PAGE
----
Currently in the report stage in the House of Commons, the Levelling-up and Regeneration Bill proposes the replacement of both Section 106 planning agreements (S106) and the Community Infrastructure Levy with a National Infrastructure Levy, which would be paid by developers to local planning authorities.

Chris Gaunt

Chris Gaunt

Whereas a S106 is often the subject of detailed negotiation and is site-specific, the proposed levy would be non-negotiable and would be charged by reference to gross development value. The main aim is to reduce delays and uncertainty, allowing developers to “factor expenditure into the price paid for land”, thus “improving affordable housing and infrastructure delivery”.

The levy is intended to differ from the Community Infrastructure Levy as it will be obligatory for the charging authority to charge it. The levy will not be a viability-informed floorspace-based flat rate and affordable housing will be funded and delivered through the levy, with the local authority able to determine the portion of the levy to be received as on-site affordable homes.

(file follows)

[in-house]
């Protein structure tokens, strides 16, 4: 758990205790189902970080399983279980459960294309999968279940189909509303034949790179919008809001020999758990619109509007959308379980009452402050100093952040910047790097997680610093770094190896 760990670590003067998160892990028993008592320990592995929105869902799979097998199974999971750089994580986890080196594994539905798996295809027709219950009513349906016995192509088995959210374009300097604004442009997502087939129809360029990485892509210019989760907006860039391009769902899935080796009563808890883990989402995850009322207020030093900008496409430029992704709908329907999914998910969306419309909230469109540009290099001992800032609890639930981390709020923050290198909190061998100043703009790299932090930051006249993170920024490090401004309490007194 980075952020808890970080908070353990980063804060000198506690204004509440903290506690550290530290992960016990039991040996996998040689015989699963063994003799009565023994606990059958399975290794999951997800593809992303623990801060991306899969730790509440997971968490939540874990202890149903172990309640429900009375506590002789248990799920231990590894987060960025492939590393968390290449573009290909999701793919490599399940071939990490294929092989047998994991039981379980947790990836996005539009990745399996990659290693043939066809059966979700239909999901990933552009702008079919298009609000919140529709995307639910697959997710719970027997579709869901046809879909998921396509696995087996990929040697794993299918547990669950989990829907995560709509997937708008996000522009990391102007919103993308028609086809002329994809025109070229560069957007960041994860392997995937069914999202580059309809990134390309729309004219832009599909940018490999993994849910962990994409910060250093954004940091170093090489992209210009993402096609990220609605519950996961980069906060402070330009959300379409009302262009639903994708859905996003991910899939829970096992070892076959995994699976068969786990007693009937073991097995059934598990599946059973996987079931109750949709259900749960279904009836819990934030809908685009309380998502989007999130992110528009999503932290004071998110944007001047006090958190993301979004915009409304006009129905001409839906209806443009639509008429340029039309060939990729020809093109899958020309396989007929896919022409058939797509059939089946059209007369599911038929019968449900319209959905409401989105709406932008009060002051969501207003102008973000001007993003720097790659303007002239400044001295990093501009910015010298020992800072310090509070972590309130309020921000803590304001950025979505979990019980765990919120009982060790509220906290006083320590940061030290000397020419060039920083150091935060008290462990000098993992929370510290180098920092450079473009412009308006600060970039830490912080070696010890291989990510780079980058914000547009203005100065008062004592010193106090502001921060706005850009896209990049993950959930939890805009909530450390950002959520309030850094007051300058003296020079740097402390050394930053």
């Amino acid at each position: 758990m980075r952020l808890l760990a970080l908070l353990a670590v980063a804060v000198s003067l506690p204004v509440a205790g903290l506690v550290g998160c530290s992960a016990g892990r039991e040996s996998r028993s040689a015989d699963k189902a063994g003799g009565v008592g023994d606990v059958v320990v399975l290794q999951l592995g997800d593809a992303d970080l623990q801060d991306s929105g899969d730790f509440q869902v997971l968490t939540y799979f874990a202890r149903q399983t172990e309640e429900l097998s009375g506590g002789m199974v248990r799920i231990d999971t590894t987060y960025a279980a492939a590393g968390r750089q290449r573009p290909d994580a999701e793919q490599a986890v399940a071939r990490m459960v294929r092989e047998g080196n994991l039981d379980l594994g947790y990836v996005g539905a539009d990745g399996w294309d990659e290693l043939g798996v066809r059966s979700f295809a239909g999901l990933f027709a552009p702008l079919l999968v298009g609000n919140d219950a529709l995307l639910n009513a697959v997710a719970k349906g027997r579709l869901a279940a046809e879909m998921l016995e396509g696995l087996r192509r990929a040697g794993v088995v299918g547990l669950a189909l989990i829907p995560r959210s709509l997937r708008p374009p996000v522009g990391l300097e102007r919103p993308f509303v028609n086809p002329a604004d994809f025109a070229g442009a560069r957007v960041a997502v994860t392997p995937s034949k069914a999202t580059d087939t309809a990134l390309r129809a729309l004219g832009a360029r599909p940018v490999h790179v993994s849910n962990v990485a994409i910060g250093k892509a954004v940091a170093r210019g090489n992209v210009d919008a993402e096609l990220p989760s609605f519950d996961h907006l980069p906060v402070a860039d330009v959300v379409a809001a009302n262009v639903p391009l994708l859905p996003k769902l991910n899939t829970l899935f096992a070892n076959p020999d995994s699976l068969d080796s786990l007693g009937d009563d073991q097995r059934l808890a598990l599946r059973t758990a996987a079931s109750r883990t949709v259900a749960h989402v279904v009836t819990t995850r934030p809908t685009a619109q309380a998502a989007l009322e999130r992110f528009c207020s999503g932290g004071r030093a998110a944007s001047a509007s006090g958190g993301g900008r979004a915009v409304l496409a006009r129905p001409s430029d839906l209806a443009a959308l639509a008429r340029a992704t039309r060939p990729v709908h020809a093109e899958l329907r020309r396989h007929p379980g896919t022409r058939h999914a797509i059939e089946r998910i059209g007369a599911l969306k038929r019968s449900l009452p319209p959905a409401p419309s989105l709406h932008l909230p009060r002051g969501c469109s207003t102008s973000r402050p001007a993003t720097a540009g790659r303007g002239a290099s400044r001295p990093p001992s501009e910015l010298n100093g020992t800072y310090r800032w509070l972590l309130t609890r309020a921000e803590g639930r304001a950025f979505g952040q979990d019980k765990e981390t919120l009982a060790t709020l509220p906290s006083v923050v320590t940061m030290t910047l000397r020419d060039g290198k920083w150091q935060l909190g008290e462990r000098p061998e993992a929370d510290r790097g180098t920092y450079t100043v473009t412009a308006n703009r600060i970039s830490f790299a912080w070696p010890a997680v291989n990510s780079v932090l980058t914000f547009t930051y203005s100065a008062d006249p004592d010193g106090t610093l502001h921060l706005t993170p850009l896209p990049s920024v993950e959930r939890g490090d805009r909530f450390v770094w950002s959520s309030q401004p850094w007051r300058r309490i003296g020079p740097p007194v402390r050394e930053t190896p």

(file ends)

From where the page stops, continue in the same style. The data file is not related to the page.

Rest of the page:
There remain questions yet to be answered. First, will the levy replace all financial contributions?

The government concedes that S106s will still be used in a narrowly targeted way but it hasn’t indicated when they are expected to be used. If S106s are to be replaced, what mechanism will be used to secure other obligations within a S106? For example, what about the allocation and location of affordable housing or mortgagee clauses?

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shutterstock / 1599686sv

Second, if the intention is for affordable housing to be funded and delivered through the levy, how can that be achieved if the development becomes unviable? Will local authorities be able, or indeed willing, to borrow against predicted levy receipts for forward funding of infrastructure projects? How does a standard levy affect development viability? Will there be different rates for different development locations, eg greenfield sites v city centre?

The S106 system has been criticised for being slow and overly bureaucratic, but what has been proposed appears to raise more questions than it answers. With the Bill still being considered, it may be some time before we get clarity on any future changes.

Chris Gaunt is senior associate in Rosling King’s property team